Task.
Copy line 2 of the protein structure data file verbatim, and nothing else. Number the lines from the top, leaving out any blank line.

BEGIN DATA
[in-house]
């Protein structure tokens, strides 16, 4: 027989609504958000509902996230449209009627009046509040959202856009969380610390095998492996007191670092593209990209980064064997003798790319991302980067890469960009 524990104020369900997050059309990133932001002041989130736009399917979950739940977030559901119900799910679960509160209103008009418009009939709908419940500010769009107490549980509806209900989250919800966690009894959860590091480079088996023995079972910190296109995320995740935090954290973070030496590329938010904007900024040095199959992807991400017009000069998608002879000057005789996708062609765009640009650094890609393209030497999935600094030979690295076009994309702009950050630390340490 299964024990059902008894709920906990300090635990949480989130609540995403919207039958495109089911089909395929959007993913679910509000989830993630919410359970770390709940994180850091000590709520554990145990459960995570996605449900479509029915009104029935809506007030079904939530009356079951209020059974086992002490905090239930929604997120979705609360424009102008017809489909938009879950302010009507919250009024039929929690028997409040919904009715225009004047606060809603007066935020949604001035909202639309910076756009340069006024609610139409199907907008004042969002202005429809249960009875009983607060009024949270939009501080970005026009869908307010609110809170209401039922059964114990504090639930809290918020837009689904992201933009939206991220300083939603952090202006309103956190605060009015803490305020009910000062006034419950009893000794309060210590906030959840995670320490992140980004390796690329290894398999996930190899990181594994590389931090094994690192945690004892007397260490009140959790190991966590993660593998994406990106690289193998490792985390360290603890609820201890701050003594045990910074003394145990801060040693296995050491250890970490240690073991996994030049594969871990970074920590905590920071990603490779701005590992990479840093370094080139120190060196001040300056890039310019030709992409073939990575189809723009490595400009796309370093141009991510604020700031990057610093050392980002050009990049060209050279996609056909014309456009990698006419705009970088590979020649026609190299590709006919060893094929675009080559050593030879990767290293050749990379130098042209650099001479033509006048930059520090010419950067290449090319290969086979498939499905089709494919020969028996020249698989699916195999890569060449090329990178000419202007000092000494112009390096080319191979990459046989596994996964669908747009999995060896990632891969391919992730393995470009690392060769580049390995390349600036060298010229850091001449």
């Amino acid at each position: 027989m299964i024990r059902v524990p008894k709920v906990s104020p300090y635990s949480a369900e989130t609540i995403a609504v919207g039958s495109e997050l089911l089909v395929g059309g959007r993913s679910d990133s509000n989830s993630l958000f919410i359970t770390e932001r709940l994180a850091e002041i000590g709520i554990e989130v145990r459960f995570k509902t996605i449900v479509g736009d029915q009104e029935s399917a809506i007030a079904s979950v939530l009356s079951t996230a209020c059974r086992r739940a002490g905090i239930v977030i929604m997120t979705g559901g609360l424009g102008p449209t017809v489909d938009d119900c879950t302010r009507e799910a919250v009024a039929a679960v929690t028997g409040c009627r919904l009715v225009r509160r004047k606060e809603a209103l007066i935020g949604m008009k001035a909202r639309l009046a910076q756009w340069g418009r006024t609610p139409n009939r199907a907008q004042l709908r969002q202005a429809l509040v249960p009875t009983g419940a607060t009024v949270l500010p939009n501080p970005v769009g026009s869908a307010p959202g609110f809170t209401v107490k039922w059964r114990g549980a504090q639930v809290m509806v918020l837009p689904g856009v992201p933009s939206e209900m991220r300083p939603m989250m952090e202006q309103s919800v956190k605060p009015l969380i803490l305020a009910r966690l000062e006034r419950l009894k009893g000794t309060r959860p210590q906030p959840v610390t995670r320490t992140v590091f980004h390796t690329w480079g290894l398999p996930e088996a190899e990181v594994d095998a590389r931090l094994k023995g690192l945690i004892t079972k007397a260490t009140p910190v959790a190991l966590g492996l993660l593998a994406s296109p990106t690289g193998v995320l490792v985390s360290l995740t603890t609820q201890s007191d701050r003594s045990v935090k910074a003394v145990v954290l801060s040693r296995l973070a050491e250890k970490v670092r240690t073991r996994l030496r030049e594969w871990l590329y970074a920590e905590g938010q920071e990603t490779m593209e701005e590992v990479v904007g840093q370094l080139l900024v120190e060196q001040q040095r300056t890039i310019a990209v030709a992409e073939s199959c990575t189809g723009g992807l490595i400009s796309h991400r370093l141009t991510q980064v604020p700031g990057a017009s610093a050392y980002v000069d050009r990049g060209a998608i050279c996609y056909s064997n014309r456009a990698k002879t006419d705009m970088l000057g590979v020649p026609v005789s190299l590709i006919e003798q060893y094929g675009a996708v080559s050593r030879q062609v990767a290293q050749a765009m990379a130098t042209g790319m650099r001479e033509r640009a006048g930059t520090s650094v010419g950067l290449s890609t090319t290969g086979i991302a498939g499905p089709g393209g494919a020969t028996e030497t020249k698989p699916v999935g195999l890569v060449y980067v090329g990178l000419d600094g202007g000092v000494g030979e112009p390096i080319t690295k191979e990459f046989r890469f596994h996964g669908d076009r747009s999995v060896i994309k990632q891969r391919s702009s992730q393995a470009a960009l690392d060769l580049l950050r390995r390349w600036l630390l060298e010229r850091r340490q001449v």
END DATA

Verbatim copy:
């Protein structure tokens, strides 16, 4: 027989609504958000509902996230449209009627009046509040959202856009969380610390095998492996007191670092593209990209980064064997003798790319991302980067890469960009 524990104020369900997050059309990133932001002041989130736009399917979950739940977030559901119900799910679960509160209103008009418009009939709908419940500010769009107490549980509806209900989250919800966690009894959860590091480079088996023995079972910190296109995320995740935090954290973070030496590329938010904007900024040095199959992807991400017009000069998608002879000057005789996708062609765009640009650094890609393209030497999935600094030979690295076009994309702009950050630390340490 299964024990059902008894709920906990300090635990949480989130609540995403919207039958495109089911089909395929959007993913679910509000989830993630919410359970770390709940994180850091000590709520554990145990459960995570996605449900479509029915009104029935809506007030079904939530009356079951209020059974086992002490905090239930929604997120979705609360424009102008017809489909938009879950302010009507919250009024039929929690028997409040919904009715225009004047606060809603007066935020949604001035909202639309910076756009340069006024609610139409199907907008004042969002202005429809249960009875009983607060009024949270939009501080970005026009869908307010609110809170209401039922059964114990504090639930809290918020837009689904992201933009939206991220300083939603952090202006309103956190605060009015803490305020009910000062006034419950009893000794309060210590906030959840995670320490992140980004390796690329290894398999996930190899990181594994590389931090094994690192945690004892007397260490009140959790190991966590993660593998994406990106690289193998490792985390360290603890609820201890701050003594045990910074003394145990801060040693296995050491250890970490240690073991996994030049594969871990970074920590905590920071990603490779701005590992990479840093370094080139120190060196001040300056890039310019030709992409073939990575189809723009490595400009796309370093141009991510604020700031990057610093050392980002050009990049060209050279996609056909014309456009990698006419705009970088590979020649026609190299590709006919060893094929675009080559050593030879990767290293050749990379130098042209650099001479033509006048930059520090010419950067290449090319290969086979498939499905089709494919020969028996020249698989699916195999890569060449090329990178000419202007000092000494112009390096080319191979990459046989596994996964669908747009999995060896990632891969391919992730393995470009690392060769580049390995390349600036060298010229850091001449």